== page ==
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This article was published in February 2014. The information may be out of date. Please check our epilepsy information or our site A-Z.

Valproic acid may treat obesity

12 Feb 2014

Scientists have discovered a potential new use for the epilepsy drug valproic acid. The drug activates a particular protein that is a known drug target in treating obesity and type 2 diabetes

Valproic acid may be a very useful drug. Recent news suggests that the drug may have a role in improving learning and treating mood disorders. Another study now suggests that the drug may have another previously undiscovered use. It may help treat obesity.

The new study was conducted at Johns Hopkins University in Baltimore, US. Study findings were published in January’s edition of Molecular Pharmacology. The Johns Hopkins team were studying the way in which a group of enzymes – the ‘cytochrome P450 family’ – processes valproic acid.

It appeared that the drug activates a protein called AMPK. AMPK is an established target for drugs that treat metabolic disorders such as type 2 diabetes and obesity. In laboratory animals, the research team found that valproic acid reduced fat accumulation in the liver and lowered blood sugar levels.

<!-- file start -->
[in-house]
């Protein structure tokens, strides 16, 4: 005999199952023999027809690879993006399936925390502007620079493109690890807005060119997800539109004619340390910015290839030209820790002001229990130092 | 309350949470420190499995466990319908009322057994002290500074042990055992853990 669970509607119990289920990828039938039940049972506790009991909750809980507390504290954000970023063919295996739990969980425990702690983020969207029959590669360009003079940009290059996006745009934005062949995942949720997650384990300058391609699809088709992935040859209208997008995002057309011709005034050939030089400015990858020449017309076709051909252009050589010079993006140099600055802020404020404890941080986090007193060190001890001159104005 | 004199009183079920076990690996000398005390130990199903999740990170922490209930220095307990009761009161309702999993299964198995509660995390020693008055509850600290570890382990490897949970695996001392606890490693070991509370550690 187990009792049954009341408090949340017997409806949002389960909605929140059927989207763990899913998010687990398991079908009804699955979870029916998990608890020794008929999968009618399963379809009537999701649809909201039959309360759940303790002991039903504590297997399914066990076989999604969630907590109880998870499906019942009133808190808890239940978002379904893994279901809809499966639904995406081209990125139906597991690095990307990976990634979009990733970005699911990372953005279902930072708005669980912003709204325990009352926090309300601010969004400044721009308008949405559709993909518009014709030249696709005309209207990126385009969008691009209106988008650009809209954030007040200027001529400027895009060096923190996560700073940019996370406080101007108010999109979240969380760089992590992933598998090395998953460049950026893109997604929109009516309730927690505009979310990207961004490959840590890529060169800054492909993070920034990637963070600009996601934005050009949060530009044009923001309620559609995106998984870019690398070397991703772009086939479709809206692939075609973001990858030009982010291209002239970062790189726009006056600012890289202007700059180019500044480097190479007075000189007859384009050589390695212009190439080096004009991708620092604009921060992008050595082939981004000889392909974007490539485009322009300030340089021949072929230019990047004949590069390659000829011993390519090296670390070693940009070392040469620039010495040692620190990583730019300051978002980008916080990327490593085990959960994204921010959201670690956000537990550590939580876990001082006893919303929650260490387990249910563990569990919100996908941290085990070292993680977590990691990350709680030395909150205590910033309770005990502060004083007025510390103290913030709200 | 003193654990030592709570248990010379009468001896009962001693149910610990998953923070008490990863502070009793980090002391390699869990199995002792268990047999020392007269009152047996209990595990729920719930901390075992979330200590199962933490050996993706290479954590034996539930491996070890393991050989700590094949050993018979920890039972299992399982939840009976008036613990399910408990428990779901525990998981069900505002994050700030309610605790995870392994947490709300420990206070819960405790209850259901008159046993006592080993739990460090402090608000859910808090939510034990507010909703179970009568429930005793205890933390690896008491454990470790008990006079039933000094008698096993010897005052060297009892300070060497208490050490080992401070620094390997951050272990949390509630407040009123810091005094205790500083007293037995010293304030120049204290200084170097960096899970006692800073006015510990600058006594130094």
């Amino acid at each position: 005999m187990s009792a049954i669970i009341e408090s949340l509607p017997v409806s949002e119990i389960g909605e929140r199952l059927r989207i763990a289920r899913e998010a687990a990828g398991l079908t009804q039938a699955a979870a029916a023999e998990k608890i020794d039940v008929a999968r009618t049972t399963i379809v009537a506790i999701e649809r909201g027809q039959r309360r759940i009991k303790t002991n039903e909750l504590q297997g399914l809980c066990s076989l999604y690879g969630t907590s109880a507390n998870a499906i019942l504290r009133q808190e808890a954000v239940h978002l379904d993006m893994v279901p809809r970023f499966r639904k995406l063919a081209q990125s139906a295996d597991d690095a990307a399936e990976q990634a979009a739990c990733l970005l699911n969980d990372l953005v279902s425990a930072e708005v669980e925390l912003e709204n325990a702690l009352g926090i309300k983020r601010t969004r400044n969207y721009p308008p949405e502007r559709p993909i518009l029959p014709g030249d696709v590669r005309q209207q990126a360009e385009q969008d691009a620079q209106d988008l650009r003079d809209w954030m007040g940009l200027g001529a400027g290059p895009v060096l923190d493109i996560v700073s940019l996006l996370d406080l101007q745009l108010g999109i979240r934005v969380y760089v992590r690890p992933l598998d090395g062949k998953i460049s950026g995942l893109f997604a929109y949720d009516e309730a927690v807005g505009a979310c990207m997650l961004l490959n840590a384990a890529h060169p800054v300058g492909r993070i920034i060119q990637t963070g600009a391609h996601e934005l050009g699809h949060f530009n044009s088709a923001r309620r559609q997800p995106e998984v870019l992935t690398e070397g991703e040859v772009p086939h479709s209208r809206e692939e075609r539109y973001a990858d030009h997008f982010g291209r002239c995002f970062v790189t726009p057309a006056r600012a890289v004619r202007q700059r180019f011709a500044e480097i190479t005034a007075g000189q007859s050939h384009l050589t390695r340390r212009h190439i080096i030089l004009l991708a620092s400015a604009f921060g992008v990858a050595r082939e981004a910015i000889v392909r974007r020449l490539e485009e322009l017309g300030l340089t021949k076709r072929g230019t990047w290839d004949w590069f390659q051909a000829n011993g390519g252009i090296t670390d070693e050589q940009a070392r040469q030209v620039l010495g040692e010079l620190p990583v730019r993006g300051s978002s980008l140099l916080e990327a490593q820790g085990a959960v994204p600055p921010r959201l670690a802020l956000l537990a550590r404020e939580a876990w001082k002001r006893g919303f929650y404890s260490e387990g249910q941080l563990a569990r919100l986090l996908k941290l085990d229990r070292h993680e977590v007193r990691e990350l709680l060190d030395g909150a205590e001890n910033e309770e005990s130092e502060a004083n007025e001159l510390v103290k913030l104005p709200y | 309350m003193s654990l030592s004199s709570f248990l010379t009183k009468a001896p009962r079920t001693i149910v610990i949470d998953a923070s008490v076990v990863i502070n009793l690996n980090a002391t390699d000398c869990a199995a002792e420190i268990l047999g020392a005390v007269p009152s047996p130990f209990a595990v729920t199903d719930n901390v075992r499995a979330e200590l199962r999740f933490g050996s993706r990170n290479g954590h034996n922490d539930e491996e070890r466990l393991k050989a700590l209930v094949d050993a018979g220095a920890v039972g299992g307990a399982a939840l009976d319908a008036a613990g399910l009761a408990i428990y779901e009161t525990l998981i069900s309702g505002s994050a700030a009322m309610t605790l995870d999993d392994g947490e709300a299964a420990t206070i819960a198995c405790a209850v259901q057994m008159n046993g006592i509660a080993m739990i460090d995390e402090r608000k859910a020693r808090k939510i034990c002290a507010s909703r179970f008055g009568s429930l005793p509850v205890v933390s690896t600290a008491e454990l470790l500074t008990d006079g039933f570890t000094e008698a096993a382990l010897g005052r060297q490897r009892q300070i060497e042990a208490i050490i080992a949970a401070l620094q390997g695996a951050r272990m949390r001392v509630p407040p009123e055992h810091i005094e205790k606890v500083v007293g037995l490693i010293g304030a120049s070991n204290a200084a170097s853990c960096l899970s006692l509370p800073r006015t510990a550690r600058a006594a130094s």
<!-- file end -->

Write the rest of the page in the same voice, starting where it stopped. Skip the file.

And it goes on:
overweight childInterestingly, scientists further discovered that these particular benefits of the epilepsy drug didn’t come directly from the drug itself. AMPK was not activated by the valproic acid – the activation came from the byproducts of the drug.

To test this, scientists created four chemically modified versions of valproic acid and added them to both mouse and human liver cells. In both types of cell, AMPK was still activated without valproic acid. In fact, they reported a higher activation of AMPK at one fortieth of the original dose of the epilepsy drug.

This may mean that a treatment for obesity can be developed using a chemical developed from valproic acid but taken at a fraction of the dose. This should mean that the eventual treatment would have fewer side-effects compared with the current epilepsy treatment. Research continues.

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